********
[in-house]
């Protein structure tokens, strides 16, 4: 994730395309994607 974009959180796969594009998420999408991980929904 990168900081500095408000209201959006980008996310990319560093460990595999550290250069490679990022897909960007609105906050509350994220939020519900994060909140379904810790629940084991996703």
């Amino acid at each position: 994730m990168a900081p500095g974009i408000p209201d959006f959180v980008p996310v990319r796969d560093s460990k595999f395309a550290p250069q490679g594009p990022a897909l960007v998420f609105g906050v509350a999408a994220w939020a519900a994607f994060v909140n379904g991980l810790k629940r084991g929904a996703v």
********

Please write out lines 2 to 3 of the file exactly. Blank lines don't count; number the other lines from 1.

């Protein structure tokens, strides 16, 4: 994730395309994607 974009959180796969594009998420999408991980929904 990168900081500095408000209201959006980008996310990319560093460990595999550290250069490679990022897909960007609105906050509350994220939020519900994060909140379904810790629940084991996703």
């Amino acid at each position: 994730m990168a900081p500095g974009i408000p209201d959006f959180v980008p996310v990319r796969d560093s460990k595999f395309a550290p250069q490679g594009p990022a897909l960007v998420f609105g906050v509350a999408a994220w939020a519900a994607f994060v909140n379904g991980l810790k629940r084991g929904a996703v």